And Now, Google the ISP

So, Google has been busy announcing products this week. Lost in the Buzz news was this bit that Google is planning to build its own high-speed fiber network.

I <3 the PHD as the qualified engineer in the sewer.

Mmm, fiber.

Their goals are:

We’re planning to build and test ultra high-speed broadband networks in a small number of trial locations across the United States. We’ll deliver Internet speeds more than 100 times faster than what most Americans have access to today with 1 gigabit per second, fiber-to-the-home connections. We plan to offer service at a competitive price to at least 50,000 and potentially up to 500,000 people.Our goal is to experiment with new ways to help make Internet access better and faster for everyone. Here are some specific things that we have in mind:

  • Next generation apps: We want to see what developers and users can do with ultra high-speeds, whether it’s creating new bandwidth-intensive “killer apps” and services, or other uses we can’t yet imagine.
  • New deployment techniques: We’ll test new ways to build fiber networks, and to help inform and support deployments elsewhere, we’ll share key lessons learned with the world.
  • Openness and choice: We’ll operate an “open access” network, giving users the choice of multiple service providers. And consistent with our past advocacy, we’ll manage our network in an open, non-discriminatory and transparent way.

Sounds pretty sweet, but as will all Google products, lingering privacy concerns, well, linger.

Check out the video and rally your state and/or local officials to bring the Google pipe to your neighborhood.

OK, am I the only one who remembers the April Fools’ 2007 and the Google TiSP? Seriously, how close to true is that joke now? I’ll bet someone floated (puntastic) that idea in a meeting.

Posted via email from Thoughts by Jake

AboutJake

a.k.a.:jkuramot

9 comments

  1. Want fiber. Do not want Verizon upselling me TV and phone over the same line. So, if I have no internet, TV or phone, what am I supposed to do?

  2. If only they'd bring that to Australia…
    Sick and tired of waiting for the local telco to finish the fibre to every door, at least in the major cities.
    Would switch on the spot!

  3. I'm with you. Verizon has been rolling out FiOS since the mid-00s, and it feels like an eternity. Even now, it's available in my metro area, but I don't think I can get it b/c I live in an area covered by a different telco.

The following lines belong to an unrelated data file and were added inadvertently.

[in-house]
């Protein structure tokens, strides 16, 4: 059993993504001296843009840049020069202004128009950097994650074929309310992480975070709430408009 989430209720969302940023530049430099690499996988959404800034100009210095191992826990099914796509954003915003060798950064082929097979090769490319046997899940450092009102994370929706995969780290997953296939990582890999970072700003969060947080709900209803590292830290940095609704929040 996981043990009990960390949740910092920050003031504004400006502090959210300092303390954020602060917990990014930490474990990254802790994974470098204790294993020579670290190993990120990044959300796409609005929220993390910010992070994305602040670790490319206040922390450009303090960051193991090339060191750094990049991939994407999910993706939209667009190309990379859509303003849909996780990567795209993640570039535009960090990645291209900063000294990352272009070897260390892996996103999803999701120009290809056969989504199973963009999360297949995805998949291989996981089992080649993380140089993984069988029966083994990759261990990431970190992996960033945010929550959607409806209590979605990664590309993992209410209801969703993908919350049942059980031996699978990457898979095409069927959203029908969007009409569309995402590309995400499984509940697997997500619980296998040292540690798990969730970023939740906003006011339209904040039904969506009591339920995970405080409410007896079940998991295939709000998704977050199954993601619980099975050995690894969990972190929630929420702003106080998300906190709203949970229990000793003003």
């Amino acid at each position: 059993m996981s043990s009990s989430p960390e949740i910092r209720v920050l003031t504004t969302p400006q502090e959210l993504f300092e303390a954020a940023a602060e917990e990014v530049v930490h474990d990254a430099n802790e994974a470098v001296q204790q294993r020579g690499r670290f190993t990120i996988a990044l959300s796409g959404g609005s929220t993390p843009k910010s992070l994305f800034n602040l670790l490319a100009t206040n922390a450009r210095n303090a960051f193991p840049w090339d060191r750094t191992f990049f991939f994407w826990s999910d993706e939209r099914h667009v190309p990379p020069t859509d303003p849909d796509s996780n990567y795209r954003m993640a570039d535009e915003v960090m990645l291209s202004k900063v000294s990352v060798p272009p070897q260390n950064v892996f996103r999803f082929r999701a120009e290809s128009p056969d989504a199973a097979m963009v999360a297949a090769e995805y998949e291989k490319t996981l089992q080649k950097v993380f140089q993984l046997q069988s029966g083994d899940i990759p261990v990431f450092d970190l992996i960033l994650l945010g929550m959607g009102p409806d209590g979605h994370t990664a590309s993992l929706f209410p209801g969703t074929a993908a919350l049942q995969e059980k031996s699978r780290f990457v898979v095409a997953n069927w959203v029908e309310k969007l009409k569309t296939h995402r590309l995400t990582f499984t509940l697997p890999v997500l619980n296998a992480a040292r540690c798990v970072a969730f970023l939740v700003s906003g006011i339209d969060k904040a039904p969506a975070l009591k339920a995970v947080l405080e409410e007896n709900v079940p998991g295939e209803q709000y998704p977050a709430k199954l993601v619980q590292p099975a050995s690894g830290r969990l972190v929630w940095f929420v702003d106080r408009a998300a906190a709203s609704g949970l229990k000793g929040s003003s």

Plus, they're bundling TV, phone and internet, which I don't like. One rule that never fails: you can never have internet service that's too fast.

  4. The money is almost always in the DISTRIBUTION of resources, not the CREATION of resources. This is true for essentials like food and water, as well as modern things like books and software. Sure, Apple and Microsoft make money… but telecommunication companies like AT&T and Comcast make boatloads more.

    Google avoided being content “creators” for two good reasons… One: if their content was high on the google result page, people would suspect some kind of cheating. Two: content creation just isn't that lucrative, when compared with helping people find relevant content.

    Becoming an ISP to compete with Comcast is just about the best idea. Both for them — more cash — and for consumers — more competition.

  5. Somehow, I think they'd be money in the creation of water 🙂

    Great point. I, for one, welcome our Google overlords. People complain about what they know, but all the other vendors we use, especially ISPs, know more. They just keep quiet about it.

    BTW, I hear they have super fast, free wi-fi in The Dalles, OR, where they have a huge datacenter. The wi-fi is part of the deal they struck a few years ago. Next time I get out there, I'm dying to see *exactly* how fast it really is.

  6. Somehow, I think they'd be money in the creation of water 🙂

    Great point. I, for one, welcome our Google overlords. People complain about what they know, but all the other vendors we use, especially ISPs, know more. They just keep quiet about it.

    BTW, I hear they have super fast, free wi-fi in The Dalles, OR, where they have a huge datacenter. The wi-fi is part of the deal they struck a few years ago. Next time I get out there, I'm dying to see *exactly* how fast it really is.

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